What could be published in the Capital's newspapers about the Independence movement, precisely at the moment when the events were taking place? Of course, only the news was authorized by the viral government, which feared the influence that the press could have on the nation's inhabitants.
The Diario de México, the first daily newspaper in New Spain, very prudently published the news of the recently initiated insurrection, expressing exclusively the official opinion. The events that occurred in the government were published with marked sympathy; the rebels and their acts were condemned both by the authorities and by the newspaper's collaborators.
And so, one day before Cura Hidalgo gave the Grito de Dolores, the newspaper published the welcome in verse that Juan Camilo Mendívil, an official of the Secretary of the Viceroyalty Chamber, offered to Don Francisco Javier Venegas for his entrance as Viceroy to the Capital, on September 14, 1810.
Hail the great Champion, son of Mars
Hail a thousand times, prudent General
of courage and loyalty firm bulwark,
who frightened the French people.
I can only compare you to yourself,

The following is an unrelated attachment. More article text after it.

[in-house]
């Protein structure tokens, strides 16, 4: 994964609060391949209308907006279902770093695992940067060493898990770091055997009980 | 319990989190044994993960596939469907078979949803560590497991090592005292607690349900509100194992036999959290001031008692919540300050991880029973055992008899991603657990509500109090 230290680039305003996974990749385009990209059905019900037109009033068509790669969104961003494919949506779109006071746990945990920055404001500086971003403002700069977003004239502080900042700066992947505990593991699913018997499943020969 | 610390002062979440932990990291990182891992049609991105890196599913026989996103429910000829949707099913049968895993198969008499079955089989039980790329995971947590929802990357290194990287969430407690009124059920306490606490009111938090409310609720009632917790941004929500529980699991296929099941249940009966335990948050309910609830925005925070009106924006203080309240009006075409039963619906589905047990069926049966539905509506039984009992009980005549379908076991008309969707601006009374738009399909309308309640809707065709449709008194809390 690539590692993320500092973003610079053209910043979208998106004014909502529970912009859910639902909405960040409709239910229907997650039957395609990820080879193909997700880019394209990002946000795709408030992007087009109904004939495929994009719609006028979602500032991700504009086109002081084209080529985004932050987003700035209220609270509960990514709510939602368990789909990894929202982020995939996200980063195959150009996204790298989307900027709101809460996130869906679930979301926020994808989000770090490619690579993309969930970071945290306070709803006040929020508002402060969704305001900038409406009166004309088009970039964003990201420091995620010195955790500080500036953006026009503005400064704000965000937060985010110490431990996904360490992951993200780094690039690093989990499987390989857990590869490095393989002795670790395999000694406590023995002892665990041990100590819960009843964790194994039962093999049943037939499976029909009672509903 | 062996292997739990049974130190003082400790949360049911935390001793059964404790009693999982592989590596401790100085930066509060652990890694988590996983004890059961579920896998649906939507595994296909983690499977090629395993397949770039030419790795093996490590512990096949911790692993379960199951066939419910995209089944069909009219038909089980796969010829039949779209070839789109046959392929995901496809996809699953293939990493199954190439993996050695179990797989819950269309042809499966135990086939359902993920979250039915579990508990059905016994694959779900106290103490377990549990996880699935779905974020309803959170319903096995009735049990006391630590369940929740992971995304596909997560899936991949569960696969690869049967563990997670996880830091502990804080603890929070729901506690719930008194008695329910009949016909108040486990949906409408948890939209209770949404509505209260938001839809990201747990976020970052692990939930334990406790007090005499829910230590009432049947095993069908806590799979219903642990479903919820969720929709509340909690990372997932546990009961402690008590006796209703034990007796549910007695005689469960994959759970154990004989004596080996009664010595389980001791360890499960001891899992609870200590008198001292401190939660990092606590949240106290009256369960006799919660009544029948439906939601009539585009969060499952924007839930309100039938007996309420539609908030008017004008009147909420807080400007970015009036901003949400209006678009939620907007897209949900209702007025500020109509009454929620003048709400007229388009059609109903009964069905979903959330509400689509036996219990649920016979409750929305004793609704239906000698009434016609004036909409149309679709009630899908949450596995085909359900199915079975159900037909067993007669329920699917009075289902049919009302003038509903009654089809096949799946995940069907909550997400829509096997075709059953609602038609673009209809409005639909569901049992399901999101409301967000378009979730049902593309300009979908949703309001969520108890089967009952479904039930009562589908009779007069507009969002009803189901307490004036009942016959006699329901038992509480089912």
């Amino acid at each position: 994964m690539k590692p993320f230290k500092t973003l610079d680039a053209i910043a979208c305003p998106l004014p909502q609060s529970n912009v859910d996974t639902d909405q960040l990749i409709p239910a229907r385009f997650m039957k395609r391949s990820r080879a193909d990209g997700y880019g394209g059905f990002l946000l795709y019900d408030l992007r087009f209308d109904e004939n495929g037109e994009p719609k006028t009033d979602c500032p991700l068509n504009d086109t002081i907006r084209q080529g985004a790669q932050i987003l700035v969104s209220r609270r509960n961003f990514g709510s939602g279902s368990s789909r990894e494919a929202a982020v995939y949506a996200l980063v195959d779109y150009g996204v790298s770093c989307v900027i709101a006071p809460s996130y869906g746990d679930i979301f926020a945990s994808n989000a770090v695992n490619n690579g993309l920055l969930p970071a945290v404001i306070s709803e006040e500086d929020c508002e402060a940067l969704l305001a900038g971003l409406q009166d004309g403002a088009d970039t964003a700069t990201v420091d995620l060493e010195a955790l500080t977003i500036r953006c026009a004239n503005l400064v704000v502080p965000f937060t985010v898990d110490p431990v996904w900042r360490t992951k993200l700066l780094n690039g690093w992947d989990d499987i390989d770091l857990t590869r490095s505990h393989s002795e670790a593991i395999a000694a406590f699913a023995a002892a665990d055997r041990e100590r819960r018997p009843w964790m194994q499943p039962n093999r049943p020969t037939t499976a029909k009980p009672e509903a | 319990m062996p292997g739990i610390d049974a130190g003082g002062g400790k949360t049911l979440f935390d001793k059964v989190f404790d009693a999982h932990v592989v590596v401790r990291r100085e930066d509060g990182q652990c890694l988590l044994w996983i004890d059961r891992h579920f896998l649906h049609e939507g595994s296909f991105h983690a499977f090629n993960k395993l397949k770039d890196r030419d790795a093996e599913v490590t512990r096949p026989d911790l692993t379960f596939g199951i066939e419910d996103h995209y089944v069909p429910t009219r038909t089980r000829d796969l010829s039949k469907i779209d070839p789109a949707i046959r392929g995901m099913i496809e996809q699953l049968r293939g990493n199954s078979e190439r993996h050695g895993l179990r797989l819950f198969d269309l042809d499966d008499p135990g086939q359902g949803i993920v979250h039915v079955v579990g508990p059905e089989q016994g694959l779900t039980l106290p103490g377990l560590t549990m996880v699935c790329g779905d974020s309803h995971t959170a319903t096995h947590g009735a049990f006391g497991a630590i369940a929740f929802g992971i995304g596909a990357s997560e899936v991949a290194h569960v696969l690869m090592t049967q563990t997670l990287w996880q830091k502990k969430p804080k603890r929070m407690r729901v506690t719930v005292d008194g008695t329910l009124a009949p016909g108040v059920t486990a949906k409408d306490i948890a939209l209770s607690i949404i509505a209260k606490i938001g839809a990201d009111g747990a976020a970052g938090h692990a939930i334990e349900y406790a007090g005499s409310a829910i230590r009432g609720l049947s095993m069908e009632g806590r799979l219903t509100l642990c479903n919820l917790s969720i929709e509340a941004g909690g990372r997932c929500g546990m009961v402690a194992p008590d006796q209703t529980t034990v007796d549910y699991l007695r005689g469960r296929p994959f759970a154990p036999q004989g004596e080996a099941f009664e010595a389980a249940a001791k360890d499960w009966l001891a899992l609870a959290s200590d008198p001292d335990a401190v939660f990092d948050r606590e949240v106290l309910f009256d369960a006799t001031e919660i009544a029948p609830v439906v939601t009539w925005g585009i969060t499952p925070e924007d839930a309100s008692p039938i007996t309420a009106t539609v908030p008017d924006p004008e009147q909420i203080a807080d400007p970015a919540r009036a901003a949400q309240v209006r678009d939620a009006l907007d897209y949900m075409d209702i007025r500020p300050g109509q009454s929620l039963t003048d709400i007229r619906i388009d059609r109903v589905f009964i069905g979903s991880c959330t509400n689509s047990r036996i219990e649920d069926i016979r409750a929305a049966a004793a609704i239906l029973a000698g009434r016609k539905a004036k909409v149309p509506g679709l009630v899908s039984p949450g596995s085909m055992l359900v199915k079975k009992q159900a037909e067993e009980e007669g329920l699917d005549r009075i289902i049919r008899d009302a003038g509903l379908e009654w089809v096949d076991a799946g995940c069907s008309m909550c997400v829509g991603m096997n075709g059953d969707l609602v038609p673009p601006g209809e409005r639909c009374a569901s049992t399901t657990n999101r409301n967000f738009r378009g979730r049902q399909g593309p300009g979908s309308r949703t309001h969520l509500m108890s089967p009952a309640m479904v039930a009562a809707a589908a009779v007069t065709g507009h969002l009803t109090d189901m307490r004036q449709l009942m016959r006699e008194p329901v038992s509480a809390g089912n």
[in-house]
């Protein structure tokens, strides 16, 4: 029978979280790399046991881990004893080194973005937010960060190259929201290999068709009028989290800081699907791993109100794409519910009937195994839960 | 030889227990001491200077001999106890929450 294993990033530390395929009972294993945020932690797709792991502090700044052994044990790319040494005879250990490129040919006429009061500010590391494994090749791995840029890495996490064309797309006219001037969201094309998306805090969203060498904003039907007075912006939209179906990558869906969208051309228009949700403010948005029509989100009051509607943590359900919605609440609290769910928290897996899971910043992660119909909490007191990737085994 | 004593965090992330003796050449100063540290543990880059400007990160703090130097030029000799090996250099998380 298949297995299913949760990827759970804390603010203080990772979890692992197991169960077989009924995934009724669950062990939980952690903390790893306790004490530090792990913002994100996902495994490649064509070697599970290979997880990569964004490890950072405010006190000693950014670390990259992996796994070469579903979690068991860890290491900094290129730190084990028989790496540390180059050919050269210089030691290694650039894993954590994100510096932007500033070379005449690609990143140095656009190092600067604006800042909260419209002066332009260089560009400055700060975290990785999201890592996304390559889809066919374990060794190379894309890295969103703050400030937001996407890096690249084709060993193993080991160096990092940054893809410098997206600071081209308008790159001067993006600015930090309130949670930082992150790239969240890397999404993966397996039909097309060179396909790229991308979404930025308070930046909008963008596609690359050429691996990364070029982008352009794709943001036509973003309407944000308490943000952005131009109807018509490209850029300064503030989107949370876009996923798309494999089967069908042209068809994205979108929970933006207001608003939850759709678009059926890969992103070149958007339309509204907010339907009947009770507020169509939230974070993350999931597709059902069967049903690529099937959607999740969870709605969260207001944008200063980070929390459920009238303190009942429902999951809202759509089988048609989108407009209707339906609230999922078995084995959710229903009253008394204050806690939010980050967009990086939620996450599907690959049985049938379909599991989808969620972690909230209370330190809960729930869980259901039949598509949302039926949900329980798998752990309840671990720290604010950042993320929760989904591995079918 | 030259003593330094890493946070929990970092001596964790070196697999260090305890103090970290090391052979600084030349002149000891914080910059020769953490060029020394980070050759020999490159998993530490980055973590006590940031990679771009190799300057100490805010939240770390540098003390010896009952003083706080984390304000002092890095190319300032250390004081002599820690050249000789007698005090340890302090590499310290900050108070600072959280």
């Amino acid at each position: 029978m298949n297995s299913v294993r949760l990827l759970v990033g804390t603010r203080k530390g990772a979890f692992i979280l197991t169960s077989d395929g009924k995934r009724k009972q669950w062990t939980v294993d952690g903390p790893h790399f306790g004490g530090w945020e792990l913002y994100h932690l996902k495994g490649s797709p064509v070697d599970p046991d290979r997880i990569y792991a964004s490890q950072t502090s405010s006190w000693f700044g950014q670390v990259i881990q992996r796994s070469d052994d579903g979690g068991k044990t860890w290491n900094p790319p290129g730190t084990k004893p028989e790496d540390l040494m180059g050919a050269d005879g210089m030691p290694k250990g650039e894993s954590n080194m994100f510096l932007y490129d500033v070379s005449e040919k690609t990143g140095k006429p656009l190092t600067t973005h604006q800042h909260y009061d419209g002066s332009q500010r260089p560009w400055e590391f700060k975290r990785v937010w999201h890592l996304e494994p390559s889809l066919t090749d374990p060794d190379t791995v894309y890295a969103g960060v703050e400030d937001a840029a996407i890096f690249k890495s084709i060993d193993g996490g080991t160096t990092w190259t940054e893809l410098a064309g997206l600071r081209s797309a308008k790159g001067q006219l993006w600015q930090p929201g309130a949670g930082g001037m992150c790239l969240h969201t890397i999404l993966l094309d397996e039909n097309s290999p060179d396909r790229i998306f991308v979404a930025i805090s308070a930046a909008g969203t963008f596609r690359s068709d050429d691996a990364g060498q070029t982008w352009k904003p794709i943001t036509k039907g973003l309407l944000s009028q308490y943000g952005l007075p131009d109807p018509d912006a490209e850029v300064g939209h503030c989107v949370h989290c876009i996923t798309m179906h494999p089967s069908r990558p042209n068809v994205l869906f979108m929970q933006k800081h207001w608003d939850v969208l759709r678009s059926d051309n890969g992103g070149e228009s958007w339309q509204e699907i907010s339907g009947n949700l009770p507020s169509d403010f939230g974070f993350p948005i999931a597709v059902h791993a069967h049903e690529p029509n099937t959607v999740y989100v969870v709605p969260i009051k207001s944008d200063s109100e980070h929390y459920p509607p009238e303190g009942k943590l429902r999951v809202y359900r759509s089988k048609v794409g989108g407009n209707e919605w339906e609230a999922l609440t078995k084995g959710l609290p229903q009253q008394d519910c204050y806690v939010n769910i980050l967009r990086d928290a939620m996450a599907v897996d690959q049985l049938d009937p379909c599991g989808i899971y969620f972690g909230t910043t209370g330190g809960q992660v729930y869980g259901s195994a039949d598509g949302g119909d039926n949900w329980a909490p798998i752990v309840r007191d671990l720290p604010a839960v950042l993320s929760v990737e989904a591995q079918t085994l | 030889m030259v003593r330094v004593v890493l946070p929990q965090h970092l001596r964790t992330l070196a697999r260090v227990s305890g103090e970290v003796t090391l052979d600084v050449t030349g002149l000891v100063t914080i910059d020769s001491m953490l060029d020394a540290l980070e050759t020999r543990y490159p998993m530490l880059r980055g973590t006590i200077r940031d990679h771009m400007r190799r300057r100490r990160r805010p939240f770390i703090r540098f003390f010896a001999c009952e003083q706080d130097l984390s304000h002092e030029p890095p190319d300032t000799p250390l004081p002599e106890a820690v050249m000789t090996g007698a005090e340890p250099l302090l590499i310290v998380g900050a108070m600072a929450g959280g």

because it illustrates your eminent merit
it remains for fame to proclaim your glories,
as a faithful witness of your victories.
In good time come to govern us
in the name of the most beloved Monarch:
in good time come to free us
from the shots of the foul-mouthed Corzo.
In good time come to console us,
with the news that you have acquired
of our mother country, and FERNANDO
for whom New Spain is weeping.
The following day, September 15, 1810, an article appears narrating Venegas' lavish entry into the Capital, the welcome given by the people and the officers, as well as the parade held in his honor. Days later it is known, through the same channel, that the first action of the new viceroy against the insurgents was a proclamation proclaimed on September 27, 1810, in which he put a price on the heads of the three main leaders of the Revolution of Independence, not published by the Diario until October 2 of that year, perhaps because of the reluctance to obey the viceroy's order, while the Gaceta de Mexico had published it in an extraordinary edition on September 28.